Chad walked inside the front door of the 1952 House with Janie's faux-fur couch blanket, fresh from the dryer, draped over one shoulder. While still holding the security door ajar, he started doing a crazy dance and announcing in a panicked voice, "Oww! Moth!" Janie-dog and I gazed on in confused concern and no small amount of fear. Chad commanded, "Get the tweezers!" as he ran towards the bathroom, dropping Janie's blanket on a chair.
"What?!" I'm sure at this point it seemed to Chad as if I moved at a glacial pace, unwilling to render aid. I had yet to register what happened, or why I needed tweezers. "A moth flew into my ear," Chad fussed.
"Oh!...Oh, no!" I fussed.
Then I heard the awful noise of tiny wings beating rapidly inside Chad's ear canal. I couldn't see anything in Chad's ear, but I could hear it. "Oww! Get it out!" I tentatively put the tweezers near Chad's ear canal, but still unable to see the moth, decided not to poke the tweezers beyond where I could see. Chad told me to get a flashlight, which didn't help. Chad and I can't remember who decided we should put the moth out of its frantic misery with Swim-Ear drops, but we did. The poor moth died, but quit flapping its wings against Chad's eardrum, and quit traveling deeper into Chad's ear.
Let's pause for a brief public service announcement. As Chad and I learned from an Internet search conducted after the moth died, but while it was still lodged against his eardrum, if a bug flies or crawls into your ear, do not panic. (Much more easily advised than done.) Do not put tweezers or a cotton swab into the ear canal, as it may cause injury, and will likely push the bug deeper into the ear. One should seek medical treatment to remove the foreign object from one's ear.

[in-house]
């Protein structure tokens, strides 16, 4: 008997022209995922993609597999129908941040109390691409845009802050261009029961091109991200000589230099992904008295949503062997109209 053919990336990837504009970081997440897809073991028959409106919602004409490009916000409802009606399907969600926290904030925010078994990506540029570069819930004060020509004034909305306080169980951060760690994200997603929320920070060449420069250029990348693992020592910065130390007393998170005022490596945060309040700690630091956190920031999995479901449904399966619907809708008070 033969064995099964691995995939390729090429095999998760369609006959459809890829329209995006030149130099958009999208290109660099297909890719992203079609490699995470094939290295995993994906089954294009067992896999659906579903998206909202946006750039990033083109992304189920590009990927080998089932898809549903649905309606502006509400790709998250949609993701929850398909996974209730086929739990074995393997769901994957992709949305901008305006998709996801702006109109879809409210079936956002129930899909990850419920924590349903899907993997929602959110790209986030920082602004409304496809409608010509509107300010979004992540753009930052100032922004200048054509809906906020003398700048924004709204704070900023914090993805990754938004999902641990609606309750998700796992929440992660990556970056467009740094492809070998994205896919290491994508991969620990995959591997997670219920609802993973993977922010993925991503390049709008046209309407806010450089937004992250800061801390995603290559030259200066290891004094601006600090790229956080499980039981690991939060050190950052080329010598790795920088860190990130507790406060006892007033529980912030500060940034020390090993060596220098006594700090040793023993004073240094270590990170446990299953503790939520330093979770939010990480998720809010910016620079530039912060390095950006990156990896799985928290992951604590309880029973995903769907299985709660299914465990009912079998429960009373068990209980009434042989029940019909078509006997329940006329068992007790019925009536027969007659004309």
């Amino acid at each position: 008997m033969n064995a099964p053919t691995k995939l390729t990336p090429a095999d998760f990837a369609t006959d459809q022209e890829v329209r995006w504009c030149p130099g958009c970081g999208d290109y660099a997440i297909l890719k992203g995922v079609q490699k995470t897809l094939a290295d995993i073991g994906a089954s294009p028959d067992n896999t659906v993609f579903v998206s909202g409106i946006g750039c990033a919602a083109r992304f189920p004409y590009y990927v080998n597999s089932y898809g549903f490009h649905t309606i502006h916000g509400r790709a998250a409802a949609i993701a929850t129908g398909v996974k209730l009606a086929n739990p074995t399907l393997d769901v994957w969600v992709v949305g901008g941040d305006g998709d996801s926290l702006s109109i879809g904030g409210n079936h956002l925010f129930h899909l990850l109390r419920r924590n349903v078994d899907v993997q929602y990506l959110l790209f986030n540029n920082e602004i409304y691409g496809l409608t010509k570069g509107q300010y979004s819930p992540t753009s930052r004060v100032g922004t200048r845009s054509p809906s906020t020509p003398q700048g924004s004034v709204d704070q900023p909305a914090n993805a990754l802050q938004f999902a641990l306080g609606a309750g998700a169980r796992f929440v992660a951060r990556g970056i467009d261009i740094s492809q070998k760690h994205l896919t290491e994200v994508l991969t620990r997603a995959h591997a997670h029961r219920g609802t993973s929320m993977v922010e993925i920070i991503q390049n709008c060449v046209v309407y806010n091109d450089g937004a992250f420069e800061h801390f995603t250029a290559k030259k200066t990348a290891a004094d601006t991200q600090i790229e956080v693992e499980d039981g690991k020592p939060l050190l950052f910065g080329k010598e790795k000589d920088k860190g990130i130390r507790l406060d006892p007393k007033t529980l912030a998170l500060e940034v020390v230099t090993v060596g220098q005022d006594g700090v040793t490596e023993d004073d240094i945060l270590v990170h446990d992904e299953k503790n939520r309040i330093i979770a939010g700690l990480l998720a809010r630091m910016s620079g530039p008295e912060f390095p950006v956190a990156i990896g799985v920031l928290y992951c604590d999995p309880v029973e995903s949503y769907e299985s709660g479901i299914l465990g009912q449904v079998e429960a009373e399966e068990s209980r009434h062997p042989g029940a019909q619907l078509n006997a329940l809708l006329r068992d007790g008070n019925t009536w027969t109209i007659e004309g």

However, if you feel ridiculous seeking treatment for a moth in your ear, you can try putting olive oil or baby oil into your ear to flush out the interloper. We tried olive oil with no luck. We also tried a warm water wash delivered via a nasal flush bottle from all sorts of different angles with no luck. Again, at Chad's urging, I tried (very gingerly) to tweeze the now-dead moth out of Chad's ear with no luck. Chad brought a different, brighter flashlight to try and help me see the moth with no luck.
I finally offered to take Chad to either the Emergency Room or the minor emergency clinic if we could find one that was open on a Sunday night. After a bit of hemming and hawing, more Internet searching, Chad finally said he would drive himself to the urgent care clinic. "You are not driving yourself! What if that moth wakes up?" I nagged.
Luckily, we were the only customers in the urgent care clinic. The receptionist didn't bat an eye when Chad announced his reason for visiting. The nurse and doctor delivered two warm water flushes before they could see the moth with their medical-grade ear-looking-tool. "I can see it!" announced the nurse with equal parts victory and revulsion. One more warm water flush brought the moth close enough to the ear opening for the doctor to grab the carcass with an intimidatingly long pair of snub-nose, tweezers.
Chad, the nurse, the doctor and I all gazed at the enormous, wet moth body on the medical tray. Gross and fascinating! The doctor smiled and told us that the cover of the urgent care textbook featured an illustration of a person with a bug in their ear, but that this was her first case of bug in the ear. After the nurse flushed Chad's ear once more to get out the moth dust, the doctor brought the textbook into the exam room for a humorous viewing of the cover. Chad's case, while highly unusual, was literally textbook cover material.
It didn't end well for the moth, but Chad feels much better now. He learned a valuable lesson not to dilly-dally near porch lights lest an unwelcome bug fly into one's ear.